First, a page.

Paul Stilp used to have the nicest Sunday drives on his way home from family visits in Pennsylvania. Those ended when he started running into unexplainable miles-long traffic jams west of Frederick on Interstate 70.

Stilp also used to have an easy-as-can-be drive to his second home on Virginia's Northern Neck. But then he started hitting miles-long traffic jams on Interstate 95 around Fredericksburg.

The constant jams were mystifying. No accidents to be seen, no construction, no merges, no sharp turns or other noticeable explanations.

"You can run into it just for no reason," said Stilp, who lives in Alexandria. Traffic has been backing up around Frederick "the last four or five years, and it just gets steadily worse," he said. "I think it's just local traffic. And it's the same with Fredericksburg. There's just not enough ways around Fredericksburg for local people to get around without getting on the highway."

Stilp's hunch is dead-on, according to traffic experts, who said that drivers in the booming areas at the fringes of the Washington suburbs have turned what are meant to be long-distance freeways into their main streets as they look for ways around overwhelmed local roads.

A generation ago, interstate traffic would slow to a notable degree mainly around major cities. But now, regular jams are appearing all along interstates, especially on the East Coast, largely because of traffic surrounding such growing suburbs as Frederick and Fredericksburg.

Around those communities, I-70 and I-95 are overwhelmed, particularly on weekends, when tens of thousands of locals, heading out to shop or take in a movie or a meal, join the usual weekend traffic on the highways.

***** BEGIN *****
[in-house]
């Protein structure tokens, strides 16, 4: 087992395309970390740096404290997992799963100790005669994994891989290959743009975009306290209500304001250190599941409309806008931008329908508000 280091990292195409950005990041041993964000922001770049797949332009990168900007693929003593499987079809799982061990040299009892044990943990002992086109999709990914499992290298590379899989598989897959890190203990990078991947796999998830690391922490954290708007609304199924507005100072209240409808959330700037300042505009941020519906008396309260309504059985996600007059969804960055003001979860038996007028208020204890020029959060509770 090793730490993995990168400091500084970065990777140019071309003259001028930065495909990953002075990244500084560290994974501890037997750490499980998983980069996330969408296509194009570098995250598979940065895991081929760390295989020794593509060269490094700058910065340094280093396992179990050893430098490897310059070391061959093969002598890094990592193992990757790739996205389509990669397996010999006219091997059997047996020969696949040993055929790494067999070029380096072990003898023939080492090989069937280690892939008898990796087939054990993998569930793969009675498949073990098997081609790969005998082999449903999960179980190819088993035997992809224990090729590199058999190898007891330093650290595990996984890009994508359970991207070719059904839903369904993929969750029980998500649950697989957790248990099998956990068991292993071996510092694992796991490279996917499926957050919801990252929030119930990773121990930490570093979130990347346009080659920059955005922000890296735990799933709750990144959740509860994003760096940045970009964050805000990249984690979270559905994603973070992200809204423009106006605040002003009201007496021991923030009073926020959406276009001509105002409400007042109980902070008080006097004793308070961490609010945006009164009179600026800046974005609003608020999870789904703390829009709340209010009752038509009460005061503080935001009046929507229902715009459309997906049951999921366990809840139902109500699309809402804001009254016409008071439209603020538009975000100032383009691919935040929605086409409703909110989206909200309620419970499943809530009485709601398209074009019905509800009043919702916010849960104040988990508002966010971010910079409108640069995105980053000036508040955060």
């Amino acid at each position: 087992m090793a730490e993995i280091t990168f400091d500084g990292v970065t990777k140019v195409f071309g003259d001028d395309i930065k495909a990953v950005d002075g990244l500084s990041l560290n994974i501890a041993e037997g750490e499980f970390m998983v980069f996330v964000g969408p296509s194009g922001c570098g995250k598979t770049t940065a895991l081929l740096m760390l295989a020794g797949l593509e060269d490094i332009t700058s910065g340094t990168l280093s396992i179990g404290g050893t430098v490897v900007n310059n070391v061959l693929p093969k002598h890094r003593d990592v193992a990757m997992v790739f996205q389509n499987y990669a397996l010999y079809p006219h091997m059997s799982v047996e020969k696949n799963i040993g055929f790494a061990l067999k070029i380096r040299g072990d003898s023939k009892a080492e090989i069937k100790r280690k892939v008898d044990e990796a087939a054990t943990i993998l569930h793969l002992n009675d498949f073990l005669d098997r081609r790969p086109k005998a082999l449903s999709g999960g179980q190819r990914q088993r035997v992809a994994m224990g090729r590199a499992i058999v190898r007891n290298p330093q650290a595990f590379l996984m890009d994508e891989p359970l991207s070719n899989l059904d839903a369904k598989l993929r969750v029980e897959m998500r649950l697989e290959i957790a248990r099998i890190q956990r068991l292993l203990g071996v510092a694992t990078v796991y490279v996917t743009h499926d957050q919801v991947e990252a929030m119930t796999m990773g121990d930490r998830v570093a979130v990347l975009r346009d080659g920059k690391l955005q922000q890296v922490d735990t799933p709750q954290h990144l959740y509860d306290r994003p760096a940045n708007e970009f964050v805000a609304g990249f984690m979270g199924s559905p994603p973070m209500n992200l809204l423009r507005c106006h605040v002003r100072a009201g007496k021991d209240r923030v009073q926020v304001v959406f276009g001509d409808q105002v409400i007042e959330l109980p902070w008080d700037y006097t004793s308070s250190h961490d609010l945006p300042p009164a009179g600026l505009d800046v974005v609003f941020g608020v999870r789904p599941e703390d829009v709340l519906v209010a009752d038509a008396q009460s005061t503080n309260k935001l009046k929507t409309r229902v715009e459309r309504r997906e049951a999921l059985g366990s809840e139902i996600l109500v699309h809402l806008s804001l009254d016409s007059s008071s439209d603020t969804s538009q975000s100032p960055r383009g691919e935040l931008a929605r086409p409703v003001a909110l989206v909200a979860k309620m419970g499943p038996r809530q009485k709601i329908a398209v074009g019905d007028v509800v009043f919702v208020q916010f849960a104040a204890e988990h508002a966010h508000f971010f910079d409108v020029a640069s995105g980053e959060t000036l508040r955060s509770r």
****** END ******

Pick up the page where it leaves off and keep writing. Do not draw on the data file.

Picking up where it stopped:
"One of the things that has happened, particularly in those two areas, is that they're not well served by major arterials that are not interstates," said Alan E. Pisarski of Falls Church, author of "Commuting in America." Interstates were "never conceived of being designed to serve [as] commuter roads. In effect, what's happening here is that different sets of purposes are conflicting with each other."

That's a pain for the everyday driver and a threat to the movement of goods, Pisarski said.

"There's a lack of reliability in the system and a lack of redundancy in the system," he said. "More and more, it's a clear threat to interstate commerce. I think it's very real."

The recent stories of Frederick and Fredericksburg are as similar as their names: They are both former small towns distinct from the Washington region that have turned into booming mini-cities, surrounded by even faster-growing suburbs.

As recently as a decade ago, they were the kind of place Washingtonians might wander into for a dose of Americana and Civil War history on the way back from the beach or the mountains. Both still maintain plenty of their days-gone-by charm, but they also have added shopping centers, entertainment venues and other attractions that are the staples of a commuter culture.

Frederick County has grown by nearly half since 1990, from about 150,000 to almost 218,000. Growth around Fredericksburg has been even more extreme. In 1990, the population of the city and surrounding Stafford and Spotsylvania counties totaled about 137,000, compared with about 247,000 last year.

They have become the social, cultural and entertainment hubs of their areas, drawing people by the tens of thousands to shops, restaurants and other activities. And both have road systems built for the days well before any of that came to be.